On hearing this report, the captain of the temple guard and the chief priests1 were puzzled, wondering what would come of this.
Then someone came and said, "Look! The men you put in jail are standing in the temple courts teaching the people."
At that, the captain went with his officers and brought the apostles. They did not use force, because they feared that the people2 would stone them.
Having brought the apostles, they made them appear before the Sanhedrin3 to be questioned by the high priest.
"We gave you strict orders not to teach in this name,"4 he said. "Yet you have filled Jerusalem with your teaching and are determined to make us guilty of this man's blood."5
Peter and the other apostles replied: "We must obey God rather than men!6
The God of our fathers7 raised Jesus from the dead8--whom you had killed by hanging him on a tree.9
God exalted him to his own right hand10 as Prince and Savior11 that he might give repentance and forgiveness of sins to Israel.12
We are witnesses of these things,13 and so is the Holy Spirit,14 whom God has given to those who obey him."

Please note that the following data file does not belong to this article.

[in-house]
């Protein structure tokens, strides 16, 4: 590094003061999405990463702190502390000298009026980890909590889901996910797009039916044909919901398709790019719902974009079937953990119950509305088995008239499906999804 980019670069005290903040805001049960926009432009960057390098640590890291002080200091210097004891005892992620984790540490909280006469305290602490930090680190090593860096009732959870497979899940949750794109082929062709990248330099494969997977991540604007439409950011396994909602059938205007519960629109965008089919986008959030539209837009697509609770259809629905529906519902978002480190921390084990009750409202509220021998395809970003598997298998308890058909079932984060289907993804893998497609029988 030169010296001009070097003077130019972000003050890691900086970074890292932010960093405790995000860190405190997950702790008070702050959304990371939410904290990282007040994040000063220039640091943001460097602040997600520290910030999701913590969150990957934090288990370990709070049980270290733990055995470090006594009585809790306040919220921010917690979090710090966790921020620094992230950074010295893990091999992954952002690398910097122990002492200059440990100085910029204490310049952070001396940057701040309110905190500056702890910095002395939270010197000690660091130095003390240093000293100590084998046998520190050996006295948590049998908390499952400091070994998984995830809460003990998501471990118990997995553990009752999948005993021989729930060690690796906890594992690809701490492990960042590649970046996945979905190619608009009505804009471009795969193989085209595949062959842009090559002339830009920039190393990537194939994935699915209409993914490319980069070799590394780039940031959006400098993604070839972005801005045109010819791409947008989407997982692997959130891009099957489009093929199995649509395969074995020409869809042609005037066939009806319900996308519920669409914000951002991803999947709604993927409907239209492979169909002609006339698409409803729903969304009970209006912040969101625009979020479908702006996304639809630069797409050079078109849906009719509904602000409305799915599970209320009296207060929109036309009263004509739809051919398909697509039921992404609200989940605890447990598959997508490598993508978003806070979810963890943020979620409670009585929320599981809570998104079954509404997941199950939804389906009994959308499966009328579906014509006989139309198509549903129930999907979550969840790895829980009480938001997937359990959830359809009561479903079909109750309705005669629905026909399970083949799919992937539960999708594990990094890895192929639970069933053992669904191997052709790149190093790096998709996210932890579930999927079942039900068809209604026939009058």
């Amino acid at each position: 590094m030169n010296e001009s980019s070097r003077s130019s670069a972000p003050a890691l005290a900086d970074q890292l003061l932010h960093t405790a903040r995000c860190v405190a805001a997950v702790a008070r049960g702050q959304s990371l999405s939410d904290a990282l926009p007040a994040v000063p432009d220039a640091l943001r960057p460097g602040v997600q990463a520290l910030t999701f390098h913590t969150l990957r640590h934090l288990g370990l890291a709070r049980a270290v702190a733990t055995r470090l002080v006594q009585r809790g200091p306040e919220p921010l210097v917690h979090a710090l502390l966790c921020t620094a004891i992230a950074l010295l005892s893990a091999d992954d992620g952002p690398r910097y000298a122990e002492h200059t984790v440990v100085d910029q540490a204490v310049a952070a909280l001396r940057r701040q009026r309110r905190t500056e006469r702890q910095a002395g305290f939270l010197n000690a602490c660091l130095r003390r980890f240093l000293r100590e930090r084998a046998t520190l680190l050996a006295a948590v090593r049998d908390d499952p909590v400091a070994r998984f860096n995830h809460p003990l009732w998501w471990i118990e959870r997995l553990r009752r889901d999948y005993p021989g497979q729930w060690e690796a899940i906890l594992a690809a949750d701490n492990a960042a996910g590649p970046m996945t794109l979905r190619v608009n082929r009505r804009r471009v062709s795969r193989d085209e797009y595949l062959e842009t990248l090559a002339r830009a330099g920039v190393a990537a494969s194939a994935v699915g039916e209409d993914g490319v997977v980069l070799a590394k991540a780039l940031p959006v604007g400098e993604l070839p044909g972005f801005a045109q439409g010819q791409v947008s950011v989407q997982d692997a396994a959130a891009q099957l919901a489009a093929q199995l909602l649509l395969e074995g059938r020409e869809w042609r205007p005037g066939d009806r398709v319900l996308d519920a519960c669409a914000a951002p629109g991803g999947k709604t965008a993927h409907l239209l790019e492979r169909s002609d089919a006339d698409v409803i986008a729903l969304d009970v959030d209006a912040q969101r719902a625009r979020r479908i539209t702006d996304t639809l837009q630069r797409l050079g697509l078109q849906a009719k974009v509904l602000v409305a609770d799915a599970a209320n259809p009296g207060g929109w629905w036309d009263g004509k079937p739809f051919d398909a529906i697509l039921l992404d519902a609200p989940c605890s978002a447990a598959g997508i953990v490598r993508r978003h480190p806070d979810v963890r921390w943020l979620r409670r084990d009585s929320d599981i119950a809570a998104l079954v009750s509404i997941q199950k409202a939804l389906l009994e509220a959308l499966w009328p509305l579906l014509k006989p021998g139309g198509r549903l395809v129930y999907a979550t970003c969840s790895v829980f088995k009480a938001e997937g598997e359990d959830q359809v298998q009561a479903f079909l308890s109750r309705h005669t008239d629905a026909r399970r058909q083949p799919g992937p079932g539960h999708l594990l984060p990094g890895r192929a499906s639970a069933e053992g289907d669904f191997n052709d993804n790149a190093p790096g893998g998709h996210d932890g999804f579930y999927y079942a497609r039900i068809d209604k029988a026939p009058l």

When they heard this, they were furious15 and wanted to put them to death.
But a Pharisee named Gamaliel,16 a teacher of the law,17 who was honored by all the people, stood up in the Sanhedrin and ordered that the men be put outside for a little while.
Then he addressed them: "Men of Israel, consider carefully what you intend to do to these men.
Some time ago Theudas appeared, claiming to be somebody, and about four hundred men rallied to him. He was killed, all his followers were dispersed, and it all came to nothing.
After him, Judas the Galilean appeared in the days of the census18 and led a band of people in revolt. He too was killed, and all his followers were scattered.
Therefore, in the present case I advise you: Leave these men alone! Let them go! For if their purpose or activity is of human origin, it will fail.19
But if it is from God, you will not be able to stop these men; you will only find yourselves fighting against God."20